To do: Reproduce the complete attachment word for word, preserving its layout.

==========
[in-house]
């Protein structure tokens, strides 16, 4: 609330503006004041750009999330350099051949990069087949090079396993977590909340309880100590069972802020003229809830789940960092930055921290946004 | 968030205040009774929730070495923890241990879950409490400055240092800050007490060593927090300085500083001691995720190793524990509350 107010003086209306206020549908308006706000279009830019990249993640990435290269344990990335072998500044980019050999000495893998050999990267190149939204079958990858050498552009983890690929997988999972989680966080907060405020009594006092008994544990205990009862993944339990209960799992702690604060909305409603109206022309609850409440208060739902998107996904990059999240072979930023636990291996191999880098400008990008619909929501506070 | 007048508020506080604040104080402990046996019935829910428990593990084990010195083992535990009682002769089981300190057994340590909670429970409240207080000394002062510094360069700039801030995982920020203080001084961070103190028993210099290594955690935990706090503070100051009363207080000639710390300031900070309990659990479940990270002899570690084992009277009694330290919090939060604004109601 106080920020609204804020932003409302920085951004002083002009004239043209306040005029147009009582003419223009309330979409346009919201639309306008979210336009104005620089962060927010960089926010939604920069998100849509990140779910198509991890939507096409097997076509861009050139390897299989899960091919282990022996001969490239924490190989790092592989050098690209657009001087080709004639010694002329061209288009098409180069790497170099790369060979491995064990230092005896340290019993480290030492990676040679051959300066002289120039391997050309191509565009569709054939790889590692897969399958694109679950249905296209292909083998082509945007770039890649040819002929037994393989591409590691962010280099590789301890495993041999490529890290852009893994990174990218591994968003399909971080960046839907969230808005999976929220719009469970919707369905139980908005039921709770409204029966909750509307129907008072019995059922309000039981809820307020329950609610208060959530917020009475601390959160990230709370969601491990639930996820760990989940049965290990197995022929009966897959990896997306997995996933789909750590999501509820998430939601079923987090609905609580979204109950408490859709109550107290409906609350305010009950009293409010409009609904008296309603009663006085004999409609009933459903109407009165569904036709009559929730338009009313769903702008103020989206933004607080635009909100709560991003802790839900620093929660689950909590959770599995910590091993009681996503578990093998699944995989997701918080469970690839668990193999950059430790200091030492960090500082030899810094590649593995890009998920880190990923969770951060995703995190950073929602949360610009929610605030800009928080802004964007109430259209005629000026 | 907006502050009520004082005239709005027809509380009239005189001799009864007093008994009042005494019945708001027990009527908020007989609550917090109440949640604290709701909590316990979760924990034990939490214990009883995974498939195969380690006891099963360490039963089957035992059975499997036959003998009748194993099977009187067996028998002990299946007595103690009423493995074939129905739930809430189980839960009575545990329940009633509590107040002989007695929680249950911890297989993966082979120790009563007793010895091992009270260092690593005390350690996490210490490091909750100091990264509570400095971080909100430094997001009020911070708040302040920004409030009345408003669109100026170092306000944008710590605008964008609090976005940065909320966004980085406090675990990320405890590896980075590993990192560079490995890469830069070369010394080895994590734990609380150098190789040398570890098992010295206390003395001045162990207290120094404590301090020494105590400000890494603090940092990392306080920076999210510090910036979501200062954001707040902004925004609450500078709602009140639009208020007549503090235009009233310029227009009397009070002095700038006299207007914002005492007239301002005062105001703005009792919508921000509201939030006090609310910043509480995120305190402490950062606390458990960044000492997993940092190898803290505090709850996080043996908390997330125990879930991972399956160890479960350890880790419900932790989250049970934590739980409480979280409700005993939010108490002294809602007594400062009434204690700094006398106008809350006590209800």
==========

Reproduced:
[in-house]
């Protein structure tokens, strides 16, 4: 609330503006004041750009999330350099051949990069087949090079396993977590909340309880100590069972802020003229809830789940960092930055921290946004 | 968030205040009774929730070495923890241990879950409490400055240092800050007490060593927090300085500083001691995720190793524990509350 107010003086209306206020549908308006706000279009830019990249993640990435290269344990990335072998500044980019050999000495893998050999990267190149939204079958990858050498552009983890690929997988999972989680966080907060405020009594006092008994544990205990009862993944339990209960799992702690604060909305409603109206022309609850409440208060739902998107996904990059999240072979930023636990291996191999880098400008990008619909929501506070 | 007048508020506080604040104080402990046996019935829910428990593990084990010195083992535990009682002769089981300190057994340590909670429970409240207080000394002062510094360069700039801030995982920020203080001084961070103190028993210099290594955690935990706090503070100051009363207080000639710390300031900070309990659990479940990270002899570690084992009277009694330290919090939060604004109601 106080920020609204804020932003409302920085951004002083002009004239043209306040005029147009009582003419223009309330979409346009919201639309306008979210336009104005620089962060927010960089926010939604920069998100849509990140779910198509991890939507096409097997076509861009050139390897299989899960091919282990022996001969490239924490190989790092592989050098690209657009001087080709004639010694002329061209288009098409180069790497170099790369060979491995064990230092005896340290019993480290030492990676040679051959300066002289120039391997050309191509565009569709054939790889590692897969399958694109679950249905296209292909083998082509945007770039890649040819002929037994393989591409590691962010280099590789301890495993041999490529890290852009893994990174990218591994968003399909971080960046839907969230808005999976929220719009469970919707369905139980908005039921709770409204029966909750509307129907008072019995059922309000039981809820307020329950609610208060959530917020009475601390959160990230709370969601491990639930996820760990989940049965290990197995022929009966897959990896997306997995996933789909750590999501509820998430939601079923987090609905609580979204109950408490859709109550107290409906609350305010009950009293409010409009609904008296309603009663006085004999409609009933459903109407009165569904036709009559929730338009009313769903702008103020989206933004607080635009909100709560991003802790839900620093929660689950909590959770599995910590091993009681996503578990093998699944995989997701918080469970690839668990193999950059430790200091030492960090500082030899810094590649593995890009998920880190990923969770951060995703995190950073929602949360610009929610605030800009928080802004964007109430259209005629000026 | 907006502050009520004082005239709005027809509380009239005189001799009864007093008994009042005494019945708001027990009527908020007989609550917090109440949640604290709701909590316990979760924990034990939490214990009883995974498939195969380690006891099963360490039963089957035992059975499997036959003998009748194993099977009187067996028998002990299946007595103690009423493995074939129905739930809430189980839960009575545990329940009633509590107040002989007695929680249950911890297989993966082979120790009563007793010895091992009270260092690593005390350690996490210490490091909750100091990264509570400095971080909100430094997001009020911070708040302040920004409030009345408003669109100026170092306000944008710590605008964008609090976005940065909320966004980085406090675990990320405890590896980075590993990192560079490995890469830069070369010394080895994590734990609380150098190789040398570890098992010295206390003395001045162990207290120094404590301090020494105590400000890494603090940092990392306080920076999210510090910036979501200062954001707040902004925004609450500078709602009140639009208020007549503090235009009233310029227009009397009070002095700038006299207007914002005492007239301002005062105001703005009792919508921000509201939030006090609310910043509480995120305190402490950062606390458990960044000492997993940092190898803290505090709850996080043996908390997330125990879930991972399956160890479960350890880790419900932790989250049970934590739980409480979280409700005993939010108490002294809602007594400062009434204690700094006398106008809350006590209800």